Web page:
The convenor of the ANC's KwaZulu-Natal conference, Nocawe Mafu, is expected to deliver a report to the party's leaders at their Monday meeting.
Mafu presided over what was meant to be an elective conference over the weekend, before it was turned into a consultative conference. It was then completely cancelled.
ANC national chairperson Gwede Mantashe described the conference as the gathering of a "faction", as hundreds of delegates sang songs about former president Jacob Zuma and refused to listen to his keynote address on Friday night.
The ANC in the province has since apologised to Mantashe.
The much-anticipated conference was abandoned after the KwaZulu-Natal High Court in Pietermaritzburg ruled in favour of an application brought by members of the party from Moses Mabhida, Harry Gwala and the Lower South Coast regions. They had argued that the processes leading up to the conference were marred by irregularities and that numerous disputes had not been resolved.
But Mafu told journalists at a media briefing on Saturday that the province had been given the green light to go ahead with the conference. She said the ANC had established the provincial task teams, with a view of getting the province to its elective congress within three months.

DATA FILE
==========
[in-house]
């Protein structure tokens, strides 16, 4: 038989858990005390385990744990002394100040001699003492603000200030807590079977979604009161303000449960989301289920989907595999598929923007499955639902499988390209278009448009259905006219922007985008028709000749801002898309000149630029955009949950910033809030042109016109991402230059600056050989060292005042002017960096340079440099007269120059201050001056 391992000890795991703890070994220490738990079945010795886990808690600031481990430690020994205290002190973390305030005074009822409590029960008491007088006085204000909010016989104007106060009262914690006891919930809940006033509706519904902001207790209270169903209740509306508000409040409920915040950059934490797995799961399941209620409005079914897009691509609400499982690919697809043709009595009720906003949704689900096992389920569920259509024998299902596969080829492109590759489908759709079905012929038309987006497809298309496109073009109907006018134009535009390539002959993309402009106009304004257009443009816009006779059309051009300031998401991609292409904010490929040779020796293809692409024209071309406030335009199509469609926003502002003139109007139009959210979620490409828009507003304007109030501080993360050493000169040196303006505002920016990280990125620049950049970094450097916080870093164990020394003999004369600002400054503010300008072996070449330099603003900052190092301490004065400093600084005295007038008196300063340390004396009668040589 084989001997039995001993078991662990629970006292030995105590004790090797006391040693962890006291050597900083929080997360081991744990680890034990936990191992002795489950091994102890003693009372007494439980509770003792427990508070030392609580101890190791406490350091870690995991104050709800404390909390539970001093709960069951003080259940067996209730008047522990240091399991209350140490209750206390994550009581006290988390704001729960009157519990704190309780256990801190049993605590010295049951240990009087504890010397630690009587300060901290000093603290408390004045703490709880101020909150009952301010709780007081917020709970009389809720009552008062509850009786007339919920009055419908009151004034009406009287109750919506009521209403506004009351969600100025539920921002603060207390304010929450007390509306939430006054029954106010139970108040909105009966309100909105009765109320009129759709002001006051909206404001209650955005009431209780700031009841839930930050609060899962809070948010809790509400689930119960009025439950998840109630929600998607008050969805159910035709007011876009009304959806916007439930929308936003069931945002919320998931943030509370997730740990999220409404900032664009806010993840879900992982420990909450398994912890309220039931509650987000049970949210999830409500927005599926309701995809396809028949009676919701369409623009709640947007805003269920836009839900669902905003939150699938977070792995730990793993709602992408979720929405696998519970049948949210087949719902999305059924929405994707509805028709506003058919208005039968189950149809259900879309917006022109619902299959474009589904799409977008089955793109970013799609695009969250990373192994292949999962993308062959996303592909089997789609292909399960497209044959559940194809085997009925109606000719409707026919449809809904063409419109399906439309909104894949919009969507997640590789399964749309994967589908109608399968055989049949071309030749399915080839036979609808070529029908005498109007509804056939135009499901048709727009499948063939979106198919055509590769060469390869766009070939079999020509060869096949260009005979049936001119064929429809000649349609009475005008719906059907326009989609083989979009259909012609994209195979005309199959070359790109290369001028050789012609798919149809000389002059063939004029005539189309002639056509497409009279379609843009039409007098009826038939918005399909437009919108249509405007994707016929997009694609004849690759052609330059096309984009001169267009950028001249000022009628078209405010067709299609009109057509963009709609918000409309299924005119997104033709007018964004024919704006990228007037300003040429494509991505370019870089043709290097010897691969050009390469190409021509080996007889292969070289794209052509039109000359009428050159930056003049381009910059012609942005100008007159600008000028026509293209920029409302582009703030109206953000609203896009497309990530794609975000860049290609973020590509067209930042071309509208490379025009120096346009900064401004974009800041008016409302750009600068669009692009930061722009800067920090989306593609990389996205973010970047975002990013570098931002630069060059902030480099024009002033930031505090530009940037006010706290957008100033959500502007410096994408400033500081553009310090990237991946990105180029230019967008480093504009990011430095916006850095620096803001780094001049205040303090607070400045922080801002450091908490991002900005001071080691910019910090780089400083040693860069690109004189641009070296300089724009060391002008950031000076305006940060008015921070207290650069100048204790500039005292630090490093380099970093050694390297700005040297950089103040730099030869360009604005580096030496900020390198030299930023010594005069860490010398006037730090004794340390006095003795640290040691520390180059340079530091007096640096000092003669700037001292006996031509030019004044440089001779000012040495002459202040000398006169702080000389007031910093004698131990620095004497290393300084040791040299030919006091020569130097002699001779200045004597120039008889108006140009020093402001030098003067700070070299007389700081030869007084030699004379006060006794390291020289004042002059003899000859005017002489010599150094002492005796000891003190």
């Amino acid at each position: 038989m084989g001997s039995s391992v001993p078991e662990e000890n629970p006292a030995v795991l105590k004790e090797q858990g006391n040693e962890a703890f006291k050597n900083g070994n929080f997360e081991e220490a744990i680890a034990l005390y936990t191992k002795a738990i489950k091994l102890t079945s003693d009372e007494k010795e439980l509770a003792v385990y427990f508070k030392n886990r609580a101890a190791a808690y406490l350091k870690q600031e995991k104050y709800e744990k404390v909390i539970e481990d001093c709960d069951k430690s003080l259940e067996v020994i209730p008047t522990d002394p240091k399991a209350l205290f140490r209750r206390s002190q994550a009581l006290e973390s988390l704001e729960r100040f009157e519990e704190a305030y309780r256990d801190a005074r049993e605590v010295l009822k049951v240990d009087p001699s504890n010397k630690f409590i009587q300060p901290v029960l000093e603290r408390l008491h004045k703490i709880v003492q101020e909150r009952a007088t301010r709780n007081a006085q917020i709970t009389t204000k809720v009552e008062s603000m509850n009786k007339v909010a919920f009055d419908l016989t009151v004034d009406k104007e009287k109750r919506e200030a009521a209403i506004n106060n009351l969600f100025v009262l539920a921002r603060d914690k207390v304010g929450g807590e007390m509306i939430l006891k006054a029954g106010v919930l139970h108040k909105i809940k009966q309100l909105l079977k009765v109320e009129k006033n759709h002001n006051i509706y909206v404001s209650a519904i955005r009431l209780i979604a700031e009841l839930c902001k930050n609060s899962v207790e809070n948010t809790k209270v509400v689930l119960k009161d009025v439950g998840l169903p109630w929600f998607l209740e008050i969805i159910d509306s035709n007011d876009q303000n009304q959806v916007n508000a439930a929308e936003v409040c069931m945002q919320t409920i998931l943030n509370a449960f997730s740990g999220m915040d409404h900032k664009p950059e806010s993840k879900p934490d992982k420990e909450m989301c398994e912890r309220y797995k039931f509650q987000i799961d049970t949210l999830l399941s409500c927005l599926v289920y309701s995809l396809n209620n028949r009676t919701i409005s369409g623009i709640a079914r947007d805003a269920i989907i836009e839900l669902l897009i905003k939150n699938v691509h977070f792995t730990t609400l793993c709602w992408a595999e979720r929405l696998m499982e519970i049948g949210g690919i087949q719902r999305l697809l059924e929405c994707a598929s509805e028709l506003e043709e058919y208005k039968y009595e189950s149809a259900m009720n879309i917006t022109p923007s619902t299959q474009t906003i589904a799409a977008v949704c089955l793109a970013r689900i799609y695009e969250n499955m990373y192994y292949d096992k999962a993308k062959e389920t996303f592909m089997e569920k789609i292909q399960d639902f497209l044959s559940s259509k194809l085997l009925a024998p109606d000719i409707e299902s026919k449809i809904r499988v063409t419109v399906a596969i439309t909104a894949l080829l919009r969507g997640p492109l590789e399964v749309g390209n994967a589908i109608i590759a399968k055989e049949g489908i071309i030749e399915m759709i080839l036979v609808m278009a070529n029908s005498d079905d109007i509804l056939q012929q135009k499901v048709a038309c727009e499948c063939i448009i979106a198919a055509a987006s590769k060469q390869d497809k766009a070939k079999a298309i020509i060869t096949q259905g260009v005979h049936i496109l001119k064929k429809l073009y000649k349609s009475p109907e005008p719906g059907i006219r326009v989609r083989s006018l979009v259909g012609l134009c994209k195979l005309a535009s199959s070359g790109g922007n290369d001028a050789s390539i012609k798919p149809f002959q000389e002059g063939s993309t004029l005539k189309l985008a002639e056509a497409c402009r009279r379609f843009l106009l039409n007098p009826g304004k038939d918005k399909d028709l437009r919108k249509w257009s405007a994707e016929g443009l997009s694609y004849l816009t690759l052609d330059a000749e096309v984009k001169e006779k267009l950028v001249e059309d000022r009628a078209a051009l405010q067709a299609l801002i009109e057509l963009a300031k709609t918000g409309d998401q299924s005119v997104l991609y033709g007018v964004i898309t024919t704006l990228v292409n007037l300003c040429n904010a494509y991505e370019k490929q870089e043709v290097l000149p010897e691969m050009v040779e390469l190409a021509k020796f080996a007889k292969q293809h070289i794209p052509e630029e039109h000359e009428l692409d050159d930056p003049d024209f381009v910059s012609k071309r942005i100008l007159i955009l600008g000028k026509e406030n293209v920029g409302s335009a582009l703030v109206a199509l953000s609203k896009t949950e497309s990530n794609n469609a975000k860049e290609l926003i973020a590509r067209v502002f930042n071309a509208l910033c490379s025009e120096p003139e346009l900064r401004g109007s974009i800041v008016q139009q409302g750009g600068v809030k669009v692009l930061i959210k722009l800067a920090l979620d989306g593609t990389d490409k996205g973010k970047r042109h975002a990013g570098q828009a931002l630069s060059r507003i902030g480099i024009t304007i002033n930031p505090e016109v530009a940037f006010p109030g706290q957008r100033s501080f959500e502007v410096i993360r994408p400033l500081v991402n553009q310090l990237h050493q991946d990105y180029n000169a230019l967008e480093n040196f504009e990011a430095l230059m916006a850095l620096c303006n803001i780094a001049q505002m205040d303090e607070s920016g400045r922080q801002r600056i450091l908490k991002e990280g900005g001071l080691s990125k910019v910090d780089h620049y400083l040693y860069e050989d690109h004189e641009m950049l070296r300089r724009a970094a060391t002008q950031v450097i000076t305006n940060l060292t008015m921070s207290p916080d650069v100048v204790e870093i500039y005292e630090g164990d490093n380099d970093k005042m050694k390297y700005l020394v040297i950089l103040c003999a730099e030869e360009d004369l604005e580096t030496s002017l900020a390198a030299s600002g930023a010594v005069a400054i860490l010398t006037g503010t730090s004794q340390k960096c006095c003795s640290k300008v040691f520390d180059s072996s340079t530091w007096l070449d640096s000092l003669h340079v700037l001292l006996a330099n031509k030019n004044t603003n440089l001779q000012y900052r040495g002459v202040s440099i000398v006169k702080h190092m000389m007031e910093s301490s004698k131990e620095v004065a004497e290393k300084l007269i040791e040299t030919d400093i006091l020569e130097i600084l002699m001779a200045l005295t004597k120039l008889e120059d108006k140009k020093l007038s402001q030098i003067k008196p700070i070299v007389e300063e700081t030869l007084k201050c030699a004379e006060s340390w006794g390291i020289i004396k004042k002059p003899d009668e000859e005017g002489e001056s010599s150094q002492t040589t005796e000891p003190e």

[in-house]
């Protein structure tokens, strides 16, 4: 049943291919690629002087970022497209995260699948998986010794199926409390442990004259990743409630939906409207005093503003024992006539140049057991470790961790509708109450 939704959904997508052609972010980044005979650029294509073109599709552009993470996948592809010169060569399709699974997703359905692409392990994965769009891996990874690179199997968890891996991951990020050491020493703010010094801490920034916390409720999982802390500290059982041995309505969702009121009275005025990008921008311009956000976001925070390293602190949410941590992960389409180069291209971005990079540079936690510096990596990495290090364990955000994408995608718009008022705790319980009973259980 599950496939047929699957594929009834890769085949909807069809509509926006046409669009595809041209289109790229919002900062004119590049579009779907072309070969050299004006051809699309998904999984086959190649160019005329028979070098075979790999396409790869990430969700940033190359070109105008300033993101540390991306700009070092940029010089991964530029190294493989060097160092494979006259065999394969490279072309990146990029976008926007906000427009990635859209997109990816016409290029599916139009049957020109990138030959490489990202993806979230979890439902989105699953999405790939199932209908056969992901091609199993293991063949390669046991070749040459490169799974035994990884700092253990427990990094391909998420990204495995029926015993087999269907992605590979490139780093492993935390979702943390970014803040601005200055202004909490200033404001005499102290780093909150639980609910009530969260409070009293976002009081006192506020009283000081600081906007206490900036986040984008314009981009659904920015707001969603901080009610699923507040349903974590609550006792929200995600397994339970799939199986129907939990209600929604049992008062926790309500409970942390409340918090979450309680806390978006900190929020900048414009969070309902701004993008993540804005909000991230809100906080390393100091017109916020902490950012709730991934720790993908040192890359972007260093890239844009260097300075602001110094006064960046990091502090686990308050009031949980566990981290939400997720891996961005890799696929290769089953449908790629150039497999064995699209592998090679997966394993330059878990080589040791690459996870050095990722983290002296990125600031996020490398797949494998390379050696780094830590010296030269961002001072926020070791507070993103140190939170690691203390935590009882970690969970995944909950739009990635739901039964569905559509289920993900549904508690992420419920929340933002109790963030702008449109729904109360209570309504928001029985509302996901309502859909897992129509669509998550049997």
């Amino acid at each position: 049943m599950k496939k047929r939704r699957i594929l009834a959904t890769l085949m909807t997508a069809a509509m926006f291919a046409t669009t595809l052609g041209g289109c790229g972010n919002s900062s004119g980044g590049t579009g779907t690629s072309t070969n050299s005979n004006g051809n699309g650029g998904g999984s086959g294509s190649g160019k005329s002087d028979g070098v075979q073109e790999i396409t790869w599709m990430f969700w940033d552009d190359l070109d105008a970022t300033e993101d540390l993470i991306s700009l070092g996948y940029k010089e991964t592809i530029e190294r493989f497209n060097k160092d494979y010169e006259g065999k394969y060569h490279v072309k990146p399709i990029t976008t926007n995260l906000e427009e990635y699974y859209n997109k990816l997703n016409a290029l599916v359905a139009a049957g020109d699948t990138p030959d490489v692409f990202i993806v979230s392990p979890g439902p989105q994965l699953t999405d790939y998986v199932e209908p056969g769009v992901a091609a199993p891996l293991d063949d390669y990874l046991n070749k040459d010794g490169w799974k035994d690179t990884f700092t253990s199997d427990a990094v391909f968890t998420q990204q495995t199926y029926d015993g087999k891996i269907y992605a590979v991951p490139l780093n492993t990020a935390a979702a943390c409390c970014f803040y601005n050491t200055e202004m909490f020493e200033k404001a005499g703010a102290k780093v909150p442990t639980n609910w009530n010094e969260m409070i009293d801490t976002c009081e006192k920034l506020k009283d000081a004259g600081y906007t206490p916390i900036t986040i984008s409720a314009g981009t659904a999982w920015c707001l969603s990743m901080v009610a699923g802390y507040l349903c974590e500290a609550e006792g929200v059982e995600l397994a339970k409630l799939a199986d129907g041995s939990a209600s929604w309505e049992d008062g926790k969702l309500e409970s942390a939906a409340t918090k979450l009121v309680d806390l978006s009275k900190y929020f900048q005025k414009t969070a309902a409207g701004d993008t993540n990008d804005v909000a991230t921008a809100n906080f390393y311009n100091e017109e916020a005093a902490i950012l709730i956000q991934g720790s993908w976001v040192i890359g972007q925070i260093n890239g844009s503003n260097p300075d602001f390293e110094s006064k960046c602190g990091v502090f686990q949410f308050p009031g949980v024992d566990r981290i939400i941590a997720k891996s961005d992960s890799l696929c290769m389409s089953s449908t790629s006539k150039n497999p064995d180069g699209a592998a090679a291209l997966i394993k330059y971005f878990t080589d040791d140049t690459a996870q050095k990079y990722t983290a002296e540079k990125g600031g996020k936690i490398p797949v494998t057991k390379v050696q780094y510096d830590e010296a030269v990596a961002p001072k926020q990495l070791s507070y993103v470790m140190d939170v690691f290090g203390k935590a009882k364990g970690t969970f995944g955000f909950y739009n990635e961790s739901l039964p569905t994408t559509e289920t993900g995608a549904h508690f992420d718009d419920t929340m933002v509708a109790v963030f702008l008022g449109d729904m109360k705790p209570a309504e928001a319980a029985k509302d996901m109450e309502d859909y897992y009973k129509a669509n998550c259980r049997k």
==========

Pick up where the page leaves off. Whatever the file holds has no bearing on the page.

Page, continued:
"There was also a task team of the NEC [national executive committee] that was seconded to the province to assist with preparations for the conference," said Mafu.
"From where we are sitting, all outstanding issues were dealt with," she added, referring to the work done by a provincial and national dispute resolution committee, which was headed by ANC deputy secretary general Jessie Duarte.
Denied 'natural justice'
Provincial task team coordinator Sihle Zikalala said the provincial ANC would also approach the Pietermaritzburg court, seeking an earlier date for their matter to be heard. It is due back in court on July 7.
He also decried the handling of the matter by Judge Jacqueline Hendriques, saying she had denied the ANC "natural justice".
"The senior counsel representing the ANC pleaded with the judge that the ANC be offered an opportunity to present its case by taking the stand. The judge denied that," Zikalala complained.
While numerous delegates wanted the party to take disciplinary action against members who took the ANC in the province to court, some have suggested that it would be better to attempt to engage with disgruntled members.
"If this matter is heard in July, a decision from the judge will come a few weeks later. That leaves very little time to convene a conference before the end of July," said a regional leader who did not want to be named.
He said the end of July deadline, set by ANC secretary general Ace Magashule for provinces to hold their elective conferences, was just around the corner.
"It is better for them to get an out of court settlement," he said.